Blind vs. mainstream distros

Linux for blind general discussion blinux-list at
Sun Apr 23 20:12:26 UTC 2017

Very well composed email Kyle.

Thank you

Rob Whyte

On 24/04/17 06:02, Linux for blind general discussion wrote:
> I think you misunderstand the way TalkingArch works. TalkingArch has
> very minor modifications to offer speech and braille output out of the
> box, but TalkingArch is essentially just Arch. There is no need for
> more developers, as we just take the official Arch iso and make very
> few modifications to it. We maintain a single package,
> (brltty-mimimal), which removes dependencies on X and other things
> that aren't needed in an official Arch installation and work around
> some sound issues by unmuting the sound cards and playing a recorded
> message and beeps when multiple cards are detected, and all that was
> done before Kelly and I started maintaining it.  No, TalkingArch is
> *not* a specialized distro; it's a modified ArchLinux iso that talks
> and outputs braille out of the box. Once installed, the end user has
> nothing on his/her system but pure Arch. This is what we offer in
> TalkingArch and nothing more. In reality, it only takes about 5 hours
> each month to keep TalkingArch working, and most of that is build and
> upload time.
> Sonar and Vinux on the other hand are both specialized, as once
> installed, the end user sees a modified Linux operating system that is
> different from the parent. In the case of Sonar, the parent was
> Manjaro, which forked from Arch, so was already different, and in the
> case of Vinux, the parent was Ubuntu, which is based initially off of
> Debian, so is also different from its upstream. Once faced with the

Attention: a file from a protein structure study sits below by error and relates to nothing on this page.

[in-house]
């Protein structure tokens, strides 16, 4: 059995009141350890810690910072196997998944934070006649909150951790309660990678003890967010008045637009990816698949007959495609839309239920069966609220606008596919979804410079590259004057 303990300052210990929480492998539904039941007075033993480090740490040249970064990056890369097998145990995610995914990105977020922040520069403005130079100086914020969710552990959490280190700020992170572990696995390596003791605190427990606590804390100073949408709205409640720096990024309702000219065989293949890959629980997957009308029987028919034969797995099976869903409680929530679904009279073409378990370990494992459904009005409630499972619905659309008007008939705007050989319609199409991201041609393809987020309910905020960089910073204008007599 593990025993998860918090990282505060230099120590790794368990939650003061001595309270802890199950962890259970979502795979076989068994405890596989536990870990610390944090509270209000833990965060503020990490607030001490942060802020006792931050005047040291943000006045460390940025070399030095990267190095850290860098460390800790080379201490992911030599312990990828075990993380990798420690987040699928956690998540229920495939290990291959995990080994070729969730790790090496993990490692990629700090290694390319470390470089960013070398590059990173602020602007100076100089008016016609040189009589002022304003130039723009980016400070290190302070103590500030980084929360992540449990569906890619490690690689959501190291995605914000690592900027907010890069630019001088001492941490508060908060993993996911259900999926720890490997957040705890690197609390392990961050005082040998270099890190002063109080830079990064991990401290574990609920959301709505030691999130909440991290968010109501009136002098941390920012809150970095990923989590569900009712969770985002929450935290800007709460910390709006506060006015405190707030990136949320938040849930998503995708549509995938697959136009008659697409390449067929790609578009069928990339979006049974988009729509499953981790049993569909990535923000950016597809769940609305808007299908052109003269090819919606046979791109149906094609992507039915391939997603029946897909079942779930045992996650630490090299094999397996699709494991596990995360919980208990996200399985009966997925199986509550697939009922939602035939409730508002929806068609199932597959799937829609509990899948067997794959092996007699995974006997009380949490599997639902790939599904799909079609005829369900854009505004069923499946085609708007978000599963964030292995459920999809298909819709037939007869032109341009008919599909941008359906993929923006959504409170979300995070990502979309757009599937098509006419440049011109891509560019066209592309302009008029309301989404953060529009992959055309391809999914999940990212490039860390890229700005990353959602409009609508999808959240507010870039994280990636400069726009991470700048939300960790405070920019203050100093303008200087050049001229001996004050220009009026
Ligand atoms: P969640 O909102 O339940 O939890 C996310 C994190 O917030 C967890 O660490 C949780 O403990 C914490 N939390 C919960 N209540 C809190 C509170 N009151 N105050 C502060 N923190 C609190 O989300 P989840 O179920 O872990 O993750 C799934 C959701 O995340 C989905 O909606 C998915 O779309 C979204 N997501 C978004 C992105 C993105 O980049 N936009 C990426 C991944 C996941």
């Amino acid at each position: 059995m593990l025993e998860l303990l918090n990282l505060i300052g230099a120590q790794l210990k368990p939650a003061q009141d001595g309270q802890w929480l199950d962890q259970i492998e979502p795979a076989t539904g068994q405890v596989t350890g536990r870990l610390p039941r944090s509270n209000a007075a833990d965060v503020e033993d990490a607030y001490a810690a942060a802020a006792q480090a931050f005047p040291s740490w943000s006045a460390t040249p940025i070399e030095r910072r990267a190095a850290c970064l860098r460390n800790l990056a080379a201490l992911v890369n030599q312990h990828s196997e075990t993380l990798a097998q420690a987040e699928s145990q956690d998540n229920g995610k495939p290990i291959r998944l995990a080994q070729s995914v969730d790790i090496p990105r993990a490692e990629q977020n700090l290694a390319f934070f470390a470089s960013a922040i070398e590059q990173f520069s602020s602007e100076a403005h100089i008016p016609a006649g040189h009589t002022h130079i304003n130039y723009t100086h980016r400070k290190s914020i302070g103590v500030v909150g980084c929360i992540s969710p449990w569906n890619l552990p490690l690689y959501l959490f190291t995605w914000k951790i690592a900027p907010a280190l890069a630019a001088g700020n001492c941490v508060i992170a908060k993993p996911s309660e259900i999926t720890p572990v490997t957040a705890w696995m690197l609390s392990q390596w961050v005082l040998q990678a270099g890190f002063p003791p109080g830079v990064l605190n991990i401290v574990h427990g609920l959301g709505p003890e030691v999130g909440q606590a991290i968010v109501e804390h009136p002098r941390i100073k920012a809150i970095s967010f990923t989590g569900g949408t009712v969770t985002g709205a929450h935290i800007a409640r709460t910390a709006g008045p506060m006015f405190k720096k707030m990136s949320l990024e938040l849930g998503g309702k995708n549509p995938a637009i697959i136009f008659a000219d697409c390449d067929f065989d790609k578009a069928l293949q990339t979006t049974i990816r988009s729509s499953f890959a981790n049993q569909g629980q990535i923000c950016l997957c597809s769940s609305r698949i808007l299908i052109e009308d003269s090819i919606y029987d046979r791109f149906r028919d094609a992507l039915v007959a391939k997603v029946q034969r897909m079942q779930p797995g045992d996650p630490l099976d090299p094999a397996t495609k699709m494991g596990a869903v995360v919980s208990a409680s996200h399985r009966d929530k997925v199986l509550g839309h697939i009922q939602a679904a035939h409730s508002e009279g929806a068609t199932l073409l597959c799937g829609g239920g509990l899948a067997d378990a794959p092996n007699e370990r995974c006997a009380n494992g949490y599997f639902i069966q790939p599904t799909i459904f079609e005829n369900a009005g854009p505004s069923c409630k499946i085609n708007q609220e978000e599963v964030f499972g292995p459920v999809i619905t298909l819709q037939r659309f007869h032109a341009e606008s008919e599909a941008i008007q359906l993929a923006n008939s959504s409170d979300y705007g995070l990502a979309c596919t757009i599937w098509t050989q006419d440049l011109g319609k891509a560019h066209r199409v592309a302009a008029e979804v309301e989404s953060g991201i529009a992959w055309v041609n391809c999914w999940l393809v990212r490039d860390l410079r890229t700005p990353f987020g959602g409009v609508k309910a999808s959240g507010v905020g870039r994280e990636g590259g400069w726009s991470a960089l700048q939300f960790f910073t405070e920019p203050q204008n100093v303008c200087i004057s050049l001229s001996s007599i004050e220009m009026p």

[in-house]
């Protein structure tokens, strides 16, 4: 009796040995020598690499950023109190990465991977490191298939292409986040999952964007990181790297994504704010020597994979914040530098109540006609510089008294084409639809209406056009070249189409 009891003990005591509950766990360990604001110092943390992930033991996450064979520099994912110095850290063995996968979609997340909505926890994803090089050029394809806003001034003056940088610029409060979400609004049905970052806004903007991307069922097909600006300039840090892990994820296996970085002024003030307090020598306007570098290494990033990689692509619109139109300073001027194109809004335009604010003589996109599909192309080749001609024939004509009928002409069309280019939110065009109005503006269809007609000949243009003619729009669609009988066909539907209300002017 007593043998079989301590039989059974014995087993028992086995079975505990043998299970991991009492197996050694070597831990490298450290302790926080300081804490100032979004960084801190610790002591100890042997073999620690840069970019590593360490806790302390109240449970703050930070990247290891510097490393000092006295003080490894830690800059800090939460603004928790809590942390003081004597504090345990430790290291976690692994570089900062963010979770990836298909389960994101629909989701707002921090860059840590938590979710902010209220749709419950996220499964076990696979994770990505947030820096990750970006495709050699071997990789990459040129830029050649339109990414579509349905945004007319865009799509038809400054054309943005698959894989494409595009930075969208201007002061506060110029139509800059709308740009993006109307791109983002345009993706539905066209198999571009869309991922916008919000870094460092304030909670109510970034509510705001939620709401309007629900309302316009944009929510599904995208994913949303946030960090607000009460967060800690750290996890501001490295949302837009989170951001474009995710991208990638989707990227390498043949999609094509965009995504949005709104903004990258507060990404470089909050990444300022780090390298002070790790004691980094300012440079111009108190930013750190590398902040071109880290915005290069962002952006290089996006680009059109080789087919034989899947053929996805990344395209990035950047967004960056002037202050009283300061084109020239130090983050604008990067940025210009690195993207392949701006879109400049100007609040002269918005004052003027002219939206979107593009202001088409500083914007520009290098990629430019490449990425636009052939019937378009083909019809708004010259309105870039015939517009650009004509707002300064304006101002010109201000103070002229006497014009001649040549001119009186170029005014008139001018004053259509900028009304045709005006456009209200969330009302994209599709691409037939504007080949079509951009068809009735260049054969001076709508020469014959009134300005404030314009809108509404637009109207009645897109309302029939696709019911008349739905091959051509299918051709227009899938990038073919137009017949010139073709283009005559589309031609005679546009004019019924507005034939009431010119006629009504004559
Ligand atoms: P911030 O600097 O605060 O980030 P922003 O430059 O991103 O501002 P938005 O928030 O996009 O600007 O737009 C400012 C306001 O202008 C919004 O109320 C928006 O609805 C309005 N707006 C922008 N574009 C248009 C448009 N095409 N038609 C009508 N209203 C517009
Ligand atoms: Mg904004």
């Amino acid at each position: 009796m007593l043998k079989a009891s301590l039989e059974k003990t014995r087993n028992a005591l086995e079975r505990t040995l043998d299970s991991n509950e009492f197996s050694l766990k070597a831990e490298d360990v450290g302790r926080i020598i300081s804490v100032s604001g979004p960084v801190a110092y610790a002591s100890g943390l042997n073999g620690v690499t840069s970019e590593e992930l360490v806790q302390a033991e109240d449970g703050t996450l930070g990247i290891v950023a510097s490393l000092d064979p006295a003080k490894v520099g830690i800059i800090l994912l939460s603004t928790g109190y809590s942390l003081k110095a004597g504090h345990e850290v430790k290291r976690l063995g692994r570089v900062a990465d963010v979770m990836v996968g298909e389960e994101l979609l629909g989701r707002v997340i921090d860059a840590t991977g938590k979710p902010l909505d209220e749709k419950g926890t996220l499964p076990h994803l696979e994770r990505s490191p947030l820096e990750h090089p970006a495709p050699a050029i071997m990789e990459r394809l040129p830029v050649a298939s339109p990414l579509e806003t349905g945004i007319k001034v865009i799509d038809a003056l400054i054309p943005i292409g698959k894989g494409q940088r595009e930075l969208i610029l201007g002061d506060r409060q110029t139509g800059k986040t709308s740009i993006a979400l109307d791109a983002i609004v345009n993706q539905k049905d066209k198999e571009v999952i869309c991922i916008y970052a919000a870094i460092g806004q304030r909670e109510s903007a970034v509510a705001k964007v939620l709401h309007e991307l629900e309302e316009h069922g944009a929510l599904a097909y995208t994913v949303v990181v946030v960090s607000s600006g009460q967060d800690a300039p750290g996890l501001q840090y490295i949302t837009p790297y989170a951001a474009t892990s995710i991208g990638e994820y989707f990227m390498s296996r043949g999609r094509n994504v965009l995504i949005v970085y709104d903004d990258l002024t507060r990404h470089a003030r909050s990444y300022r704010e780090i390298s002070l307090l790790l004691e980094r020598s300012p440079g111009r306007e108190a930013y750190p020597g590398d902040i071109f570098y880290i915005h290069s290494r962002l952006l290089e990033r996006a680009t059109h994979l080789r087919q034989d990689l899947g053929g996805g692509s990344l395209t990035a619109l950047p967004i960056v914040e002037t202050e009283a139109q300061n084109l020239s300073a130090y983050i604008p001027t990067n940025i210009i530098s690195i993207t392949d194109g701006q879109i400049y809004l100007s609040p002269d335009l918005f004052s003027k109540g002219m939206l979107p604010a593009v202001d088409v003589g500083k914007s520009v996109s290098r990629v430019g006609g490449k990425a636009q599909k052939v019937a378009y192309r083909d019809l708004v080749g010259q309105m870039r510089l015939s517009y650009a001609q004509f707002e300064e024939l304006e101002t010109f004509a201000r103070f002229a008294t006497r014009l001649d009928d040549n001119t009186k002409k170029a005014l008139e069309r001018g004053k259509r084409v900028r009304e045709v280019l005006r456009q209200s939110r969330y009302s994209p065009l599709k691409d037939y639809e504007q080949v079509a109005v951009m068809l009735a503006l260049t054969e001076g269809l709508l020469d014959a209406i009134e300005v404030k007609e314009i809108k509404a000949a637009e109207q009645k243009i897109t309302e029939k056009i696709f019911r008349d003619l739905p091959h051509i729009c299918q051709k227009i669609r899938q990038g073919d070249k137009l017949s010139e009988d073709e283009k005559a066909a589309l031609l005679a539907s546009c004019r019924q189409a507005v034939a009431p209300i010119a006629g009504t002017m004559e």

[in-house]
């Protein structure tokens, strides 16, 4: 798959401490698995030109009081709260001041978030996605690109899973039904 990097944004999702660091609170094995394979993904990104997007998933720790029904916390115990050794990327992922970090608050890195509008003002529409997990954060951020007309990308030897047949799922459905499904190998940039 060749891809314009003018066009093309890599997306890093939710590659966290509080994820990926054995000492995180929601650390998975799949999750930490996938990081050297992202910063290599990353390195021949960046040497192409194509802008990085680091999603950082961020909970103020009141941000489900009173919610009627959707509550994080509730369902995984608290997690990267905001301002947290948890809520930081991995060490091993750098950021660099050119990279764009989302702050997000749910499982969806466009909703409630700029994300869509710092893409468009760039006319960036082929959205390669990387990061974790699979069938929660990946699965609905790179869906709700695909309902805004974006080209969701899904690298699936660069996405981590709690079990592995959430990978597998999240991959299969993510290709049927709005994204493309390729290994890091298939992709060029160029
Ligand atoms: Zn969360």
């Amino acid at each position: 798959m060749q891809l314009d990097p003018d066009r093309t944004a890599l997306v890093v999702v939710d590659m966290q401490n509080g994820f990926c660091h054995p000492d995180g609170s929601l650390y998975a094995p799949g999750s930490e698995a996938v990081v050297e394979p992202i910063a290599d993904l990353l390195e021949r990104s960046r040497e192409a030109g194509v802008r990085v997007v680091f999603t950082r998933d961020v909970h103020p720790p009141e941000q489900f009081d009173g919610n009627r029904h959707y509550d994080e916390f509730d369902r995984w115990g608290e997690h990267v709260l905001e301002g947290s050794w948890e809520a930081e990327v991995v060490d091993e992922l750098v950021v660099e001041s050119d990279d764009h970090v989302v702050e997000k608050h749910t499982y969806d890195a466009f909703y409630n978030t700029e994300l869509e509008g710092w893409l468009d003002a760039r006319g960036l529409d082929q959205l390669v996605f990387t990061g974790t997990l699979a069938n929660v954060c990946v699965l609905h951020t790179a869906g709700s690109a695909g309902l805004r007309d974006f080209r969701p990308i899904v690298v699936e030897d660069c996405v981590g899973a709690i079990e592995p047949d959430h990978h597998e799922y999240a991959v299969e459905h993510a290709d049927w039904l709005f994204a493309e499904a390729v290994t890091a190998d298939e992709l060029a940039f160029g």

> dilemma of finding a new parent distro because Manjaro stopped working
> or merging with Vinux, which was already facing such a challenge, it
> made perfect sense to pool resources and merge with Vinux. The good
> thing is that Vinux will in the near future base itself on a parent
> distro that has no other parent and is not a derivative or fork of
> another distro, meaning that the immediate upstream is the application
> developers themselves. Additionally, Fedora is nearly dead center
> between the Arch philosophy of the rolling release, having the latest
> and greatest at all costs, and the Debian philosophy, in which older
> is better, so the latest changes to Orca that make it work better on
> the web for example, which have been available for some time, may not
> make it into the OS for as long as two years. The 6-month release
> cycle is perfect, as nothing gets too old, and upstream is imported
> fully and directly at first, with a chance for instability and
> breakage to settle down before a full release, during which time, new
> upstream versions can be integrated into the released system if and
> only if nothing breaks. Meanwhile, any necessary patches are, in
> theory at least, sent back directly upstream to the application
> developers, similar to the way Arch works. And this is not at all the
> endgame. The ultimate goal is to be able to do away with Vinux
> completely, as upstream applications themselves will be perfected so
> that they work with the available accessibility stack, and this will
> eventually filter down into everything from Arch all the way down to
> Debian Stable and CentOS, and even into the various derivatives and
> forks such as Manjaro and Ubuntu. Yes, any chaining is mostly not
> really a good thing, but we're much closer to the top of the chain now
> than we ever have been, and the endgame is to work at the top of the
> chain in all things.
> Sent from the range
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